Thursday, September 29, 2011

Bernard-Henri Levy Channels de Tocqueville

(Though the French public intellectual Bernard-Henri Levy made an ass out of himself defending Dominique Strauss-Kahn's sexual assault of a maid in New York City, he gave me a gracious interview in 2005.)

By Dylan Foley

French philosopher Bernard-Henri Levy is a literary rock star in his home country, not some stuffy academic. The national papers refer to him by the initials “BHL” and chronicle his expensive suits, his gorgeous Paris apartment, his movie star wife’s tiny waist and his dangerous trips to Pakistan tracking the killers of an American journalist in his international bestseller “Who Killed Danny Pearl?”

In 2004, the Atlantic Monthly recruited Levy to follow the path of countryman Alexis de Tocqueville’s 1831 trip to the United States that formed the basis for Tocqueville’s classic “Democracy in America.” For a year, Levy traveled through dozens of American states, moving from Seattle to Boston, Salt Lake City to Los Angeles, meeting celebrities and common folk. Levy’s witty and observant dispatches were published in the Atlantic Monthly in the time leading up to the Presidential election.

Levy has published “American Vertigo: Traveling America in the Footsteps of Tocqueville” (Random House, $25), a nuanced travelogue of his journey through United States during a turbulent time of elections and wars.

“I hesitated because I thought the Atlantic assignment might be the most difficult challenge of my life, to put into a book such a complex idea: the reality that is America,” says the 57-year-old Levy, from New York City’s exclusive Carlyle Hotel over lunch. In person, Levy lives up to his image, dressing in a stylish black suit, an immaculate white shirt opened to his breastbone and his mane of black and gray hair brushed back.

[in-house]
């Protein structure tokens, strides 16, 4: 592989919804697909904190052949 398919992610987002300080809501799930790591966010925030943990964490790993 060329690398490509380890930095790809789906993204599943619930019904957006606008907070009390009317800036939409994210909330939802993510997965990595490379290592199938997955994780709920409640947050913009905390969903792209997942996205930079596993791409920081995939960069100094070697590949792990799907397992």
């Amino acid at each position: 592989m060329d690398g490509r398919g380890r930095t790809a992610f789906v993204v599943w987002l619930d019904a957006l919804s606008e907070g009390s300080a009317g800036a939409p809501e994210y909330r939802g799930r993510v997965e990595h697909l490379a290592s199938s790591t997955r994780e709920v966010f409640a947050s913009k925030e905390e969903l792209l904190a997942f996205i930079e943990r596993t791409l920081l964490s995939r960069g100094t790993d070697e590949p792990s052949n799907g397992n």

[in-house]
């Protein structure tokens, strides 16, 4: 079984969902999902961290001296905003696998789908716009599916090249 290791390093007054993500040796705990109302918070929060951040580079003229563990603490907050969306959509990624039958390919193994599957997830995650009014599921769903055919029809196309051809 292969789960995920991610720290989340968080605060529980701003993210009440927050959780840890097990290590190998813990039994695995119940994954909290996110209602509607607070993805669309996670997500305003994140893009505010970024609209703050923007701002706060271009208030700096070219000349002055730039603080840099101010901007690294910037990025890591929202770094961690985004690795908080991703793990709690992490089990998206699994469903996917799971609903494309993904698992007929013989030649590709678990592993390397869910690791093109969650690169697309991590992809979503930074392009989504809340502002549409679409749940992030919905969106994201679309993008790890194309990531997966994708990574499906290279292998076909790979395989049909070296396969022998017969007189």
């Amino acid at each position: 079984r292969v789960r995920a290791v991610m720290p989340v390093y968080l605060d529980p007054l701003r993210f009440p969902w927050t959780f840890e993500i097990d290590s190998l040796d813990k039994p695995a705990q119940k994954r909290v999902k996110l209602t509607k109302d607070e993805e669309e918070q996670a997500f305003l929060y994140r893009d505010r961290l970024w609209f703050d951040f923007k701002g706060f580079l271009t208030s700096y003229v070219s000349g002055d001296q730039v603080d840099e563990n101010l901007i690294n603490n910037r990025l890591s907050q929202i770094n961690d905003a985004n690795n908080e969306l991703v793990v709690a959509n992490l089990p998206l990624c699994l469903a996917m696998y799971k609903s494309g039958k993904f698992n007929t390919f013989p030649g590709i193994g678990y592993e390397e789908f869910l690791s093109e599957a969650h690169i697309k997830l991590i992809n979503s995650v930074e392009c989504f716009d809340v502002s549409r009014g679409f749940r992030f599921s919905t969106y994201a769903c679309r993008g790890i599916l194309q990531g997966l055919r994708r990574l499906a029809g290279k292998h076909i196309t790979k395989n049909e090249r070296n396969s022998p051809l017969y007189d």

“I thought it was worth doing because of the moment and because of the vertigo,” says Levy. “Not the vertigo of me in front of America, but of the vertigo of Americans themselves, in front of their identity.”

With American troops fighting wars in Iraq and Afghanistan, and a bitter Presidential race descending into mudslinging, the United States was ripe for analysis in 2004. “America was at a point in its history where it was interesting to observe,” he says. “I thought maybe it would be useful for a foreigner and the American people to have an honest and humble exchange of questions, questions more than answers.”

Where Levy’s book truly excels is in his razor-sharp political observations. He catches Senator Tom Daschle a few months before his electoral slaughter, dancing flatfootedly at an Indian powwow in South Dakota. He draws a memorable picture of Senator Rick Santorum, with his wolfish smile fawning over Jewish leaders in New York, begging for cash.

“It’s all Balzac, the human comedy,” says Levy with a shrug of his shoulders as he compared American politics to the 19th century French novelist. “This is universal. Politics is a big comedy. I am sure that I would be able to observe the same thing in my own country.”